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As I get older in a numerical sense, I feel there are fewer and fewer people around me who don’t act their age. People sacrifice so many things in exchange for what they are supposed to have and for who they are supposed to be. I slowly see people give up on dreams, goals, or hopes because they say they are too old. Too this. Too that. But what we are is too afraid. Too worried about our age and how it looks to others. Too fearful of bad things that have held us back previously. Too set in our ways to do something differently.  Too stuck on a path or plan to ever diverge.  Now I ‘m not talking quit your job and move across the country (although if my husband ever said he would I would be tempted-but he NEVER would).  I’m referring to letting adventure find me and not being so afraid of it when it does.  To do the things I’ve said I want to do, but never have.  To stop waiting for those experiences to find me, and instead create those moments for myself.  To do more following of the Holstee Manifesto below.
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I credit running for the most part for giving me a younger spirit that doesn’t want to think old. It has taught me in the past few years about how much I want to see the world, how unhappy I am with the mundane and average, how working hard rewards you in so many ways you can’t even begin to imagine. Running has shown me how age is just a number not a sentence, statement, or dictation of how to think, act, or feel. Seeing people in their 70’s and 80’s still running and living active lives inspires me everyday to do the same. And I’m talking LIVING people! These young souls are not home-bound and plagued by health ailments. Can I guarantee this won’t be me-obviously no. Can I guarantee you I won’t wait to find out-an astounding YES!
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As I enter my 30th year on Earth, I want to remind myself that we only have this one life to make our own rules and follow our own dreams. In the end it doesn’t matter what society says. It’s your life! So many runners, moms, dads, and individuals out there DO inspire me because I see them going for it. Readers of this blog inspire me with their goals and dreams. They work hard to balance family, responsibility, and their dreams.
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Besides being a list person, setting smaller dreams and goals gives us a sense of accomplishment while lighting that motivational fire under our arses. This year I want a list of 30 things to go for leading up to my birthday and in my 30th year, and I need your help. What are some ideas to add to my list in my journey to and during 30 years young? What cool experience did you make, see, do, explore, etc.  I want a balance between the adventurous and the it’s-ok-to-have-a-calm-life.

Goals for 30th year
1) Race 30ish mile race (50k)
2) Skydive
3) get a tattoo
4) improve blog
5) become a trail runner
6) read 30 books (This will be hard for me as I usually read like 8 books a year…on a good year.  Any suggestions?)
7) hike in natures beauty (Yellowstone, Grand Tetons, Glacier National Park)
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8) visit Portland, Oregon
9) take a(nother) road trip
10) become a yogi or at least get committed to yoga/take classes
11) become a Marathon Maniac
12) go scuba diving
13) visit another country (plan to travel to Mexico with family)
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14) visit ten (minimum) new state parks
15) cross at least two more states off my 50 in 50 list
16) try new foods (new ethnic eats)
17) Try 30 new to me beers
18) complete a century ride on trails (Perrot State Park to 400 Trail in Reedsburg)
19) get a massage-truth, I’ve never had one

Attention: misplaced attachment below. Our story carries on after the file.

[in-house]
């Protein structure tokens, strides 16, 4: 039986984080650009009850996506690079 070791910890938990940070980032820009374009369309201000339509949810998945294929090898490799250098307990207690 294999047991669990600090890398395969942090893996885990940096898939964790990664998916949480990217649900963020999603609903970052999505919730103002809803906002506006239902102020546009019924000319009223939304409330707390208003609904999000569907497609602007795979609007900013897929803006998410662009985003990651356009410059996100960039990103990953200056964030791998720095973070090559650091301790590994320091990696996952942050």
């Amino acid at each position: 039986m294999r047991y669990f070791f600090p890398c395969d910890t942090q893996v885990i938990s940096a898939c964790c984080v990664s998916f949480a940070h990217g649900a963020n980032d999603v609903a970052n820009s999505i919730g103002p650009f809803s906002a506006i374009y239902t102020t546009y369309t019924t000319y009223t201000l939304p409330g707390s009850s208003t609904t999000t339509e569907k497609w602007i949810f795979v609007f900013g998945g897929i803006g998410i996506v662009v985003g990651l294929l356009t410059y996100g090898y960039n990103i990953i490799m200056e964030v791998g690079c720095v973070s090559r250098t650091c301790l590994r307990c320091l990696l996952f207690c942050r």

20) go downhill skiing again-it’s been 7 years
21) complete a monthly photo challenge-I’ve got a ton saved, but have never done one
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22) go ice skating again-it’s been 16 years
23) ride on a train
24) visit another baseball stadium
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I still need six more ideas. I’m open to suggestions! Keep in mind these events will happen in the next 16 months, so I can’t fly to Mykonos, Greece or visit the Australian outback as much as I’d like to-unless your paying ;)! I want to make the next year about adventure, fun, and living life…not about a number!

Suggestions…Go!

{Friday Fab 5}

I cannot believe July has come and past!
{#1-Garlic Lemon Herb Chicken}

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With the cooler temperatures this week I used the oven to make this AMAZING chicken. It was so simple, juicy, and delish! If you don’t want to turn the oven on, then you’ll have to save this for fall. It would be worth the wait! On Ryan’s official rating scale (5-I would eat it once a week to 1- I’d eat it if I had to) he gave it a 5!

{#2-Slow Cooker Chipotle Black Bean Dip}

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Another good recipe I’d normally reserve for fall, however this was just was too easy and went with the taco chicken we grilled. Add as much cheese and green onion as your taste buds like. I also added green chilies for more spice. For the link to the recipe click here.

{#3-No treadmills… Well maybe}

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The day after I posted this photo to Instagram I was running on a treadmill. Wait, did you catch that? I was RUNNING! Thursday at physical therapy I got to slow jog 3 minutes and run easy pace for 3 minutes. That is six minutes of running. Tomorrow is the three week mark on my ankle sprain. This is all positive. I was told no biking or running today and take it easy this weekend (while doing my ankle exercises 3X daily of course.) I will be able to try a mile or two on Tuesday before going to therapy! So exciting!

{#4-Biking}

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Sunday I rode my bike for the first time in 10 years. I have to say I really liked it. Heck, after weeks without running…I loved it! 52 miles of biking this week later and I’m planning my next long bike ride for Monday!

{#5-New York City}

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This picture is in our family room and has been for the past three plus years. Why would I share this, well…I will be going there next week. So excited! I’m hoping to have a picture or two of a run in Central Park if all goes well with therapy!

Anybody racing this weekend?
Happy Weekend!